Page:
More often than not, when the analysts expectations bar is set low for earnings season (like now), the S&P 500 rallies. Conversely, when the bar is set high heading into earnings season, the markets performance has been uneven.

Coming into this earnings season, analysts had a fairly dour take, estimating earnings growth will be 5.6%.  But this number includes estimated energy company earnings up 249%.  Ex-energy, the S&P 500 earnings will register a 3.4% decline, according to Wall Street.  Earnings are expected to grow 10.7% in Q3 and 10.1% in Q4.

Although many CEOs are cheery about their businesses, profit margins are at risk and forecasts might not be met this and future quarters.  The combination of continued labor, raw material, inventory, and transport cost pressures coupled with decelerating demand poses a risk to margins that are not yet reflected in consensus margin estimates.

As recession worries swirl, companies appear remarkably upbeat about their own businesses in the near term, which might translate into cautious optimism on earnings calls.  The perception is that things are not so bad out there.  Maybe the optimism is misplaced.  If the economy does enter recession, companies may find out they are not as prepared as they think.

Our take is that there will be tremendous pressure on margins and profit growth.  Estimates may  have to come down further.  This, along with rising interest rates, will make it difficult for the current rally to continue.  We expect the market rally to pause until the margin issue is sorted out.


Bear markets are typically thought of as periods of relentless declines, but they often include periods of extreme countertrend rallies, sucking investors in along the way.  Unfortunately for investors trying to identify the bottom, countertrend rallies during bear markets tend to look very similar to the initial rally of new bull markets.

The S&P 500 index has bounced 12% off the June 16th low.  If this bear market is over, it would have been shorter and less extreme than the average bear market.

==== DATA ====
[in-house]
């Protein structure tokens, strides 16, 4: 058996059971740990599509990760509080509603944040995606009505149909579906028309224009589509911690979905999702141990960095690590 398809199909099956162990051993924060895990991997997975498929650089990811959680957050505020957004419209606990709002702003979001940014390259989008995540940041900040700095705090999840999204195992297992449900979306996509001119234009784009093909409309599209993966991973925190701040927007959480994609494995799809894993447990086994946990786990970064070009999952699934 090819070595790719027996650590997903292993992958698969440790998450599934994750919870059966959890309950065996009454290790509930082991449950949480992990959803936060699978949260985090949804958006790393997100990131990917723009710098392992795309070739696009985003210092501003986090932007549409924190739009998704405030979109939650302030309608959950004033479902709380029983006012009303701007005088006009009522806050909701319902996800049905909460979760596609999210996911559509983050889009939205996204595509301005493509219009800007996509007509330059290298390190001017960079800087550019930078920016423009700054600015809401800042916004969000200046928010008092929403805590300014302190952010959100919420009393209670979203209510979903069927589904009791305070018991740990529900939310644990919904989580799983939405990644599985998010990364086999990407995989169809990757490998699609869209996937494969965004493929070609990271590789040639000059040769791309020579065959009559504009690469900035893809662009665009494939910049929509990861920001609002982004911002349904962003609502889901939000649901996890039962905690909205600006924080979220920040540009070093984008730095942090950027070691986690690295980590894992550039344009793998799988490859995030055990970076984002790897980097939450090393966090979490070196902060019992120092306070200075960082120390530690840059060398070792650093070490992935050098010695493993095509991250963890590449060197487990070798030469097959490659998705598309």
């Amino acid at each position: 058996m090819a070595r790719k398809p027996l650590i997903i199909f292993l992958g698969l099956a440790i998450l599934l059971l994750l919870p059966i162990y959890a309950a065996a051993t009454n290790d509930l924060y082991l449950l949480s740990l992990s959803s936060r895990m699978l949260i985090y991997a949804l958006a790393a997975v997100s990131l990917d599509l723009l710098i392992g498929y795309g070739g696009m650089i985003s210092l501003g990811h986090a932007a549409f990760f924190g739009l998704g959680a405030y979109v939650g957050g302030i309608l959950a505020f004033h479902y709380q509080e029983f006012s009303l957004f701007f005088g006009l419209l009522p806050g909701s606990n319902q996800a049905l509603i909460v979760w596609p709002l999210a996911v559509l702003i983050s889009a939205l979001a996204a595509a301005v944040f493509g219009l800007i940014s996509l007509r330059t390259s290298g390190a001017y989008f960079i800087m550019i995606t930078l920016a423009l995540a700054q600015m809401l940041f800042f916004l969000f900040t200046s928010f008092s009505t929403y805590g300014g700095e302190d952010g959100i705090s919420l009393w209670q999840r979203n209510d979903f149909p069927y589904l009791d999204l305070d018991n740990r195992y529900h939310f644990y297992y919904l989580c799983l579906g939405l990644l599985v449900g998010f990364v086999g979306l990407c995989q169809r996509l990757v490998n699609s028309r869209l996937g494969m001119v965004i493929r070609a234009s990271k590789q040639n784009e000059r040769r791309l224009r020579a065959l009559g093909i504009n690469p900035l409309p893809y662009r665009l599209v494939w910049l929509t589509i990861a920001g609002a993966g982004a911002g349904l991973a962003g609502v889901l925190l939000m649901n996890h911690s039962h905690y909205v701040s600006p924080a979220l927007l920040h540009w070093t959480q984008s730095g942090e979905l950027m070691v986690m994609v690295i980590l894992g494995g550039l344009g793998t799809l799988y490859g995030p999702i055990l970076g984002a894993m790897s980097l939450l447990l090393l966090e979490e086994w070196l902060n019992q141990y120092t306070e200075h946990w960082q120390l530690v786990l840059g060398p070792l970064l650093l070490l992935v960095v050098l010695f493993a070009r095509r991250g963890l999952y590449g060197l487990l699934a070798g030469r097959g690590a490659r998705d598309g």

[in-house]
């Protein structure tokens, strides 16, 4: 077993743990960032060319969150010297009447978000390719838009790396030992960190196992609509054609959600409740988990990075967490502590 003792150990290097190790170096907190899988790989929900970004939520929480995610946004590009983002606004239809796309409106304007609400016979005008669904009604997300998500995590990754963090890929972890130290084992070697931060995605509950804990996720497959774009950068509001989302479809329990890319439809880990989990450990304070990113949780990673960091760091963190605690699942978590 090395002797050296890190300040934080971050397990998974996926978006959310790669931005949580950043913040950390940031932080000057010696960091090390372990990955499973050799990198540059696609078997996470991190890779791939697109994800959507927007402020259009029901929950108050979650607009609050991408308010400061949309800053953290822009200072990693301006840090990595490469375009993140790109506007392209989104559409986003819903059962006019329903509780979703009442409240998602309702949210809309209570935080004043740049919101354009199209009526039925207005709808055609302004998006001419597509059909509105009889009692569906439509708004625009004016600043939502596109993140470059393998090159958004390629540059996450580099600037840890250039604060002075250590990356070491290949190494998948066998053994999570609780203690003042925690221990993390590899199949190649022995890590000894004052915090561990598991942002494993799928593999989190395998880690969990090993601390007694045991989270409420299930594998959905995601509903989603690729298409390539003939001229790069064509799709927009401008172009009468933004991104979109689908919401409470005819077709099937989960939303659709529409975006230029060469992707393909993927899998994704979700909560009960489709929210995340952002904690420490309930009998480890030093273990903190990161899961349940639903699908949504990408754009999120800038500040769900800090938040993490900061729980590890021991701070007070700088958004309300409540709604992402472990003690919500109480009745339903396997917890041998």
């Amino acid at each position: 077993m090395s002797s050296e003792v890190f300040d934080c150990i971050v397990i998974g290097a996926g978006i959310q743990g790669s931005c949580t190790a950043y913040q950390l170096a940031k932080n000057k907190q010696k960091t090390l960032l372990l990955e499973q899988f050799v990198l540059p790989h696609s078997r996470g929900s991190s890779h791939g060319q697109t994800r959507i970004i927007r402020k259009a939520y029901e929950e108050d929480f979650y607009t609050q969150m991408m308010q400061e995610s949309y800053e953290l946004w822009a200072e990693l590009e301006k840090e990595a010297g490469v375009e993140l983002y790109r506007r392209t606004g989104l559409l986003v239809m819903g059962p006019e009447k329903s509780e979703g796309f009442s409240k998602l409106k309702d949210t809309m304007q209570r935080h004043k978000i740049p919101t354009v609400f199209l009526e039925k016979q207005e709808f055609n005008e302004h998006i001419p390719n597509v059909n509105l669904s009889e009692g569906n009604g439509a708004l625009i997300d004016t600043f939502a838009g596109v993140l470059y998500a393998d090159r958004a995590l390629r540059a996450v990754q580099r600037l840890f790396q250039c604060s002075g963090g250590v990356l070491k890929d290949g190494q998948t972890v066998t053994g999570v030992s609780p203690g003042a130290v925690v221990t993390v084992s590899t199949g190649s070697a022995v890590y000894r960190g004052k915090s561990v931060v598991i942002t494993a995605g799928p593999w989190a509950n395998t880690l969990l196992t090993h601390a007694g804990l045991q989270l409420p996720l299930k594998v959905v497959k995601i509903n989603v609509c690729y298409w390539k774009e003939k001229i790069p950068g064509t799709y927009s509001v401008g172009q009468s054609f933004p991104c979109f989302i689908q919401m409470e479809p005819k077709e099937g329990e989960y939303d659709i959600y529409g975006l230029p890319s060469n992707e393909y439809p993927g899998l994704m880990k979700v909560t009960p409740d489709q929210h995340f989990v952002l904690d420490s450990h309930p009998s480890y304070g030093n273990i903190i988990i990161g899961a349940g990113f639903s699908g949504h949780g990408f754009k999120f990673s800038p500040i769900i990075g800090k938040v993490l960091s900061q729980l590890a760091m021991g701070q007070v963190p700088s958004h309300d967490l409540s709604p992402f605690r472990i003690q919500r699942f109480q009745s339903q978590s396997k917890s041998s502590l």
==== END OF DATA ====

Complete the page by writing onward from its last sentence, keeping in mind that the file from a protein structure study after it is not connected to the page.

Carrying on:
Let’s break down market analysis into three pillars:  Fundamental, Technical, and Sentiment.


The most dramatic variable is investors fighting the Fed.  It is hard to know how high rates will go and over what time period.  The market is now assuming smaller hikes later this year, and then a Fed pivot in 2023 when they start to lower rates.  This seems to be why the market has been rallying.  However, with high inflation and a strong jobs market, the Fed could raise rates higher and longer than expected which may spook the markets.

Also, earnings growth is slowing while the Fed is still tightening.  This is the worst possible combination for investors.  See the box below:

                                                                           FED POLICY

Source:  Richard Bernstein Advisors

Profit growth estimates are still hearty for the rest of 2022 and also 2023.  However, margins may be squeezed later this year so estimated earnings growth projections need to come down, in our view.  We explained why in the preceding bullet point.

Finally, in order to reduce inflation, the Fed is raising rates at the fastest pace and largest magnitude in more than 40 years.  But the economy is far more sensitive to interest rate changes than it was then due to a debt load that has more than doubled.  See the graph below showing domestic debt ÷ GDP since 1945.  The debt load is twice the rate of the early 1980s:

Source:  Bespoke Investment Group

The preponderance of fundamental analysis is negative in our view:  decelerating earnings growth along with a tight Fed, among other factors.

Technical Analysis:

It has been a big two weeks for market technicals, and while bulls have made some progress, we are still not out of the woods.  Breadth has been supportive of this rally.  Semiconductor stocks (a leading indicator by our measure) are not giving us any indication regarding the broader market.  The most beaten-down stocks (very often low quality) have been leading this rally off the lows, but does that say anything about its durability?  Not really.

Overall, technicals remain weak and don’t yet support the idea this is a new bull market.


Negative sentiment remains one of the most bullish arguments you could make about the broader market.  Bearish sentiment reigns supreme with the AAII Survey (American Association of Individual Investors) and the Merrill Lynch Fund Manager survey.

Do you know who is still bullish?  The Fed.  They are so bullish on our economy they raised rates by 75 basis points after their last two meetings, even after their own GDP NOW model correctly predicted two consecutive quarters of negative GDP growth.  Go figure.

To summarize, we place the most emphasis on fundamentals, which are clearly negative as we see it.  True, a bull market climbs a wall of worry, but we are really paddling upstream.  Between tight monetary policy (including QT – quantitative tightening) and decelerating earnings growth, we question how far this rally can go.  It has been a great ride since June 16th, but there are choppy waters ahead.